NTT India MD Sharad Sanghi on the future of the data centre business in India and beyond
Tokyo-headquartered NTT in 2020 announced an investment of $2 billion to set up six data centres in India over four years. Last week, the company inaugurated a ‘hyperscale’ data centre campus at Mahape in Navi Mumbai, while another bigger center is under construction in Airoli. Its campus at Chandivali in Mumbai is India’s first operational hyperscale data centre, the company says.
In an interview with BusinessLine, NTT India MD Sharad Sanghi shares plans for securing additional investments, adding more data centres in tier-II cities and the consolidation of market players in the long term. Edited excerpts:
NTT in 2020 had earmarked $2 billion for data centres in India. With the increasing demand due to data localisation norms, is NTT planning to increase investment and the number of data centres?
We are on track with what we had committed. We are building six hyperscale data centre parks — three in Mumbai and the rest in Chennai, Noida and Bangalore. With the demand we are seeing, we are formally looking to launch data centres in a few tier-II cities as well. We are also investing in MIST [Myanmar/Malaysia, India, Singapore Transit] cable and renewable energy with multiple partners to achieve our objective of turning carbon neutral by 2030.
There will also be an additional investment that we will announce soon.
The Union budget this year proposed grant of infra status to data centres and eligibility for funding. Has there been an uptick in data centre projects in India?
Data centre projects have seen an uptick and a lot of global players have entered. This is due to the huge demand. It has been accelerated by the data localisation policies under works and the government’s favourable stance towards data centres, whether giving them infrastructure status or, hopefully in the future, essential services status, modifying the building code and giving benefits like team distribution licences and making it easier to interconnect with fibres.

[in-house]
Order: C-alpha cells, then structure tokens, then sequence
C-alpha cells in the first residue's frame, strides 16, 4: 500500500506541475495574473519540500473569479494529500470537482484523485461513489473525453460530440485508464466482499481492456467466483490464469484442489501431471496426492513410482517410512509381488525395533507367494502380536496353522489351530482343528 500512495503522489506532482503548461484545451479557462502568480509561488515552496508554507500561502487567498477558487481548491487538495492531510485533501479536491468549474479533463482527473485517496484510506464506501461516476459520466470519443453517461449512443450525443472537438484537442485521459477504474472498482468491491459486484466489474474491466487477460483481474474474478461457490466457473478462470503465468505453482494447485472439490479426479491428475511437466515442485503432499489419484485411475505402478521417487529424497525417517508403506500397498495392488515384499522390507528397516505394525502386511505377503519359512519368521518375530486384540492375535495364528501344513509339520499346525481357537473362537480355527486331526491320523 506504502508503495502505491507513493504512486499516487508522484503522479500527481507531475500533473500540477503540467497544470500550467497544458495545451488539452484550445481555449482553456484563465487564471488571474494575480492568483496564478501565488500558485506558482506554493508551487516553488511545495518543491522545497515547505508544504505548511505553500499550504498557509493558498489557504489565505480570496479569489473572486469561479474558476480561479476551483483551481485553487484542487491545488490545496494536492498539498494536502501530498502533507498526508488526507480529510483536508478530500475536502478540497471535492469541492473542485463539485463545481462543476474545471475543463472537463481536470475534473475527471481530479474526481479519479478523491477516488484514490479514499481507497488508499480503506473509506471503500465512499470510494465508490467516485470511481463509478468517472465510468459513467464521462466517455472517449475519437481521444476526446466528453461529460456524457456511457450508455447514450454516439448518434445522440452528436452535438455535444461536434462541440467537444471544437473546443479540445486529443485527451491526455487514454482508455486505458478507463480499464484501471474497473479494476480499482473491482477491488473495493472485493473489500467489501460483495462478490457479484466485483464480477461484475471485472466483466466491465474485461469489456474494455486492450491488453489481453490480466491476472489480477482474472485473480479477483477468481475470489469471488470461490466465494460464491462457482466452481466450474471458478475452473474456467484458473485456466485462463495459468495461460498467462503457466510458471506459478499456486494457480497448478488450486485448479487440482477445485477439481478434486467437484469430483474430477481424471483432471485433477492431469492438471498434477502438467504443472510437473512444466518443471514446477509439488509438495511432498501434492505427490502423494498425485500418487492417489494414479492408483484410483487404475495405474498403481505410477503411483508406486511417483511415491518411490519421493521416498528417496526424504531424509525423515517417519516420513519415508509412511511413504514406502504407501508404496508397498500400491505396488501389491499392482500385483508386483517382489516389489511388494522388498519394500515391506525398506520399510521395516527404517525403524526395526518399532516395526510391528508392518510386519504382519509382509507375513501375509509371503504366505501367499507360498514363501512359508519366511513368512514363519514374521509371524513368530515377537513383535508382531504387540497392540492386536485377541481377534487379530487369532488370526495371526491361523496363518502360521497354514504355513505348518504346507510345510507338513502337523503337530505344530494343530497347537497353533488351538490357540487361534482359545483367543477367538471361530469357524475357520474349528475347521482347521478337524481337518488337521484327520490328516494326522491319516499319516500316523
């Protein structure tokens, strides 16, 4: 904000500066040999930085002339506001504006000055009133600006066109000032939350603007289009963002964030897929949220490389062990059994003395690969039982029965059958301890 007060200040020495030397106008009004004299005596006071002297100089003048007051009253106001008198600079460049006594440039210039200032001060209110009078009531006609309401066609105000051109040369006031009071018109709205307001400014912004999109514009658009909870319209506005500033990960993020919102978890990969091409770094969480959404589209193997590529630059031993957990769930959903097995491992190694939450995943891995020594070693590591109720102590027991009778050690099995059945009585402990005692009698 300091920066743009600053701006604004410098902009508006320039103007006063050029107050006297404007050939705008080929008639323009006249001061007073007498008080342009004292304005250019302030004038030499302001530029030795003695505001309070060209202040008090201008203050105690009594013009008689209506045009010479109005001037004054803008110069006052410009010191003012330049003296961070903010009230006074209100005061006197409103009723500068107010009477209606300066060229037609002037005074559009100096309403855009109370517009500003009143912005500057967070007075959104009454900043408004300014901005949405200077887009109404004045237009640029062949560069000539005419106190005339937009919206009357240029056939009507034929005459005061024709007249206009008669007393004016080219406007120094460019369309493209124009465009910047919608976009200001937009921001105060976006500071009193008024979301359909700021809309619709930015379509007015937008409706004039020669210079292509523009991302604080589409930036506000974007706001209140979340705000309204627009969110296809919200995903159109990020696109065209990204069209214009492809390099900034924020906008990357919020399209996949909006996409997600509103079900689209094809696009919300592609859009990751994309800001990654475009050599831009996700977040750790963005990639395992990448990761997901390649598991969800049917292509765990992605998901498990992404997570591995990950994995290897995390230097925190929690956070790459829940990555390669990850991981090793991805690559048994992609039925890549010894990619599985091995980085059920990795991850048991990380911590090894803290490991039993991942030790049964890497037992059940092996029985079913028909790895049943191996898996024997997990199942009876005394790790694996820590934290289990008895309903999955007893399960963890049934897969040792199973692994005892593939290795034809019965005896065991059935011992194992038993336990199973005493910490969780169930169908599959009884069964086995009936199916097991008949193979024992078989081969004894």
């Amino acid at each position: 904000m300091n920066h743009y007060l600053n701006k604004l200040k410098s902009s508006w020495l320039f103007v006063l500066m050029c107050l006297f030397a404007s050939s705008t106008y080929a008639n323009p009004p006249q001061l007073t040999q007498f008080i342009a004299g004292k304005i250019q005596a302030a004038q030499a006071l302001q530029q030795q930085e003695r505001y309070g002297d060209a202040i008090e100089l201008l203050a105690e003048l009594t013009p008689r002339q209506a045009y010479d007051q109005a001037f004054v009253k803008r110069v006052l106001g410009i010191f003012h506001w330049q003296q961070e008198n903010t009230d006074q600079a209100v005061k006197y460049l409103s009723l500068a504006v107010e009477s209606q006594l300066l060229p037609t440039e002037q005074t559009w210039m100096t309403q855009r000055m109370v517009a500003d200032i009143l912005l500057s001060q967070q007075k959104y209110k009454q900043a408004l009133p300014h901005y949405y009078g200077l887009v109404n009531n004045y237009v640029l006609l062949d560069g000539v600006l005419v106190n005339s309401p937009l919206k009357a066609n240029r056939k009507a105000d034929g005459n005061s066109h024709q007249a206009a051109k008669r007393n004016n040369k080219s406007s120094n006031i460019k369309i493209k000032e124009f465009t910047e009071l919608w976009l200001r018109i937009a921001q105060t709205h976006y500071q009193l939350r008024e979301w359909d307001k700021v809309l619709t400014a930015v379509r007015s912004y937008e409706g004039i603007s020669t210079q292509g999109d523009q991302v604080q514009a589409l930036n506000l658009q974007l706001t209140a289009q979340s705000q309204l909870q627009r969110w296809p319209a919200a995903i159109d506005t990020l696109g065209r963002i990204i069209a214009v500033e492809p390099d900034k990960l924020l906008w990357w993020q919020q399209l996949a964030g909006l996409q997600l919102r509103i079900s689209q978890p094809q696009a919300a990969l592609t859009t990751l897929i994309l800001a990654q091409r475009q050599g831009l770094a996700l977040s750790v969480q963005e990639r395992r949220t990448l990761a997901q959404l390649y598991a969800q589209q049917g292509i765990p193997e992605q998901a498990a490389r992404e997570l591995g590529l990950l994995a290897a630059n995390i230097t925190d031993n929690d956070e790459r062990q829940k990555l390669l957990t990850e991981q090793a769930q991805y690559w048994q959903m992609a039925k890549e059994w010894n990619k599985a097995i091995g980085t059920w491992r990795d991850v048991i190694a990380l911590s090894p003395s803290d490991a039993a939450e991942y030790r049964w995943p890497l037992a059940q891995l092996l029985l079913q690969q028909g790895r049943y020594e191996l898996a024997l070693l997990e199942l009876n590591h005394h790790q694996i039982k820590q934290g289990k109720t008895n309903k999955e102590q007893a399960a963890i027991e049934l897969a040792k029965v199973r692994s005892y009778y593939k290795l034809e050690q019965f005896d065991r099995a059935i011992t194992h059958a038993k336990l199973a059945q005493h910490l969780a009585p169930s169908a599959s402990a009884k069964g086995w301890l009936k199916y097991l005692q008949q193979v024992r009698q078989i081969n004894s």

Fundamentally, data centre demand was strong even before Covid, but this has accelerated, leading to policies at both central and state government levels.
Real estate players, too, are getting into the data centre business. Will this be a challenge?
The demand is so robust right now, and it is not just a real estate play. It demands expertise in design, operations and managed services in IT, which few players have. And the demand, now and in the near future, will outweigh supply.
Yes, there will be some pricing pressure as new players trying to establish themselves will cut prices for anchor tenants. Earlier there were fewer players and clients had fewer options. But, eventually, I believe there will be consolidation in the market as there are few large customers and they will choose a few providers. Not everyone will necessarily benefit from those clients. In the short term, there will be pricing pressure and in the long term there will be consolidation.
The demand continues to be substantial. Per GDP penetration of data centres in India is still a fraction of China’s. For the next five years at least, no matter how many players come in, the scope is huge. The advantage NTT has is that it is among the top three companies in the world for building data centres. We have 25-plus years of track record of running these.
How will edge computing integrate into the larger plans?
We have developed a technology called software-defined data centre interconnect. We will be interconnecting all the data centres across the country. When we set up data centres in tier-II and tier-III cities, we will not only ensure they are carrier-neutral but will also provide data centre interconnect service, which can be connected with the core data centres.
With the advent of 5G and other connectivity offerings in India soon, we will see a lot of growth in these offerings.
NTT was exploring multi-year contracts with client companies to manage private 5G networks. What will NTT offer in 5G services? Are contracts in place?
NTT has invested and provided 5G network services in the rest of the world. In India, we are awaiting 5G spectrum auction. We do have some licensed spectrum through our partners across the world that can be used to deploy services in India. But we are watching [to see] what the final policy is from DoT before we aggressively deploy.
What is the outlook for NTT’s data centre business in the next 2-3 years?
For NTT, India is the fastest growing market in the world. NTT has divided its worldwide presence into four regions: US, Europe, Asia and India. India has been given a separate hub status. It has been treated at par with other regions. The growth in India, too, is similar to markets like Europe and the US.